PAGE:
Anyone who follows the news even a little is aware that the semiconductor industry is going through difficult times right now. The manufacturing crisis caused by the coronavirus pandemic has led to a global semiconductor shortage that now plagues many industries, from automotive to computing. But who would have thought that a global shortage of microcircuits could lead to the emergence of new alliances on the market.
According to Japanese Nikkei sources, the Japanese company Sony and Taiwanese chipmaker TSMC are considering building a joint semiconductor manufacturing plant in Kumamoto Prefecture in western Japan. Insiders point out that TSMC will own a controlling stake in the new production, but the plant will be built on the Sony site near the factory for the production of image sensors. The Japanese government will also take part in the launch of the new joint venture. According to some reports, the Japanese authorities will cover up to half of the construction costs of the plant in the amount of $ 7 billion.
It is reported that the plant will produce chips for cameras, cars and other devices. Denso, one of the leading auto parts manufacturers in the world, has already announced its interest in the joint project between Sony and TSMC. If everything goes according to plan, then the new production will be launched by 2024. Representatives of Sony and TSMC for obvious reasons declined to comment, although earlier the Taiwanese chip maker said that he was reconsidering his attitude to such projects and was open to cooperation with other companies.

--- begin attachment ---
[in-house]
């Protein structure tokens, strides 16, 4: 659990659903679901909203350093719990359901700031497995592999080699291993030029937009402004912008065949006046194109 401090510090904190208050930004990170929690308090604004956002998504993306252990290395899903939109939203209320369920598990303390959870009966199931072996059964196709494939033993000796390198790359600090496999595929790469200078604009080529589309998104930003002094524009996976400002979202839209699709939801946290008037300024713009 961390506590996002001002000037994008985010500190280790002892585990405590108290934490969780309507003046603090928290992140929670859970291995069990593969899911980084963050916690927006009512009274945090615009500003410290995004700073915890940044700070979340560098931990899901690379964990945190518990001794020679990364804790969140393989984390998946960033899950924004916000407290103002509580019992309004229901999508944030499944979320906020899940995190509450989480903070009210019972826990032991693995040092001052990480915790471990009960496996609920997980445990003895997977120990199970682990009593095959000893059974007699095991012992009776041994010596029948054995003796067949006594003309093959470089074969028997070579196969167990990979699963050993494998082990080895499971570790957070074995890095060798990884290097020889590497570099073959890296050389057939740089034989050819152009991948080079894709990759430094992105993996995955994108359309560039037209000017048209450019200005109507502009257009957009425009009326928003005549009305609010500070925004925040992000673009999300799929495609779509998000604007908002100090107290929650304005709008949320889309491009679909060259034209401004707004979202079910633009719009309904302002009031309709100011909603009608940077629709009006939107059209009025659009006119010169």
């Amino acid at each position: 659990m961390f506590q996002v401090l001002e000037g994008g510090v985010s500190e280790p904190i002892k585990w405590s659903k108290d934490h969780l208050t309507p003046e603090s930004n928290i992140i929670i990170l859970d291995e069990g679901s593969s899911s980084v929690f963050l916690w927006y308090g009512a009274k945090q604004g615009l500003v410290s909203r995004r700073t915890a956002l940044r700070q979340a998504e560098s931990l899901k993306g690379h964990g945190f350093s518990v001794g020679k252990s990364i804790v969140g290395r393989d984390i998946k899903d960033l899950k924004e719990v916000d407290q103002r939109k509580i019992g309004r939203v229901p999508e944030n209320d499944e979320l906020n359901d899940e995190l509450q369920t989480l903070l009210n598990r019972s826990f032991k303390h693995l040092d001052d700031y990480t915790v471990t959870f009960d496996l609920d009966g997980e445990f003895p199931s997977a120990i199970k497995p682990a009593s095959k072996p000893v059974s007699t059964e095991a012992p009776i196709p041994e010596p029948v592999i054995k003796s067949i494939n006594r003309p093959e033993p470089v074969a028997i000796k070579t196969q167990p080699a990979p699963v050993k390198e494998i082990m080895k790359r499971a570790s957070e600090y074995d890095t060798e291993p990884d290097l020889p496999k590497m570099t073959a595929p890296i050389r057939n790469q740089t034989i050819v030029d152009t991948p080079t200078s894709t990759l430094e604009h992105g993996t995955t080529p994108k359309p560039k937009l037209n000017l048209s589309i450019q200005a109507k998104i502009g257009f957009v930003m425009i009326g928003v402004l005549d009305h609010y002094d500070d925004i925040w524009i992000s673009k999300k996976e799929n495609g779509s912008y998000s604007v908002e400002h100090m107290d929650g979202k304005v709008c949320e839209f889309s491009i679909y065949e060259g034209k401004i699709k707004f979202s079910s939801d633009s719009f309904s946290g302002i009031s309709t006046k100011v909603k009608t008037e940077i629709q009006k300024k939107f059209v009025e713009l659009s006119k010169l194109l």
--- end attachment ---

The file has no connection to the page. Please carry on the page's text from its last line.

The launch of a joint Sony and TSMC plant is not surprising. According to some analysts and experts, the shortage of microcircuits in the world will last at least until 2023, provided that demand does not grow faster than predicted. In such a situation, Sony and TSMC, having teamed up, will be able to quickly recover from the crisis and increase stability. In addition, by opening a plant in Japan, TSMC will no longer have to worry about tensions between the US and China that threaten the company’s production in Taiwan.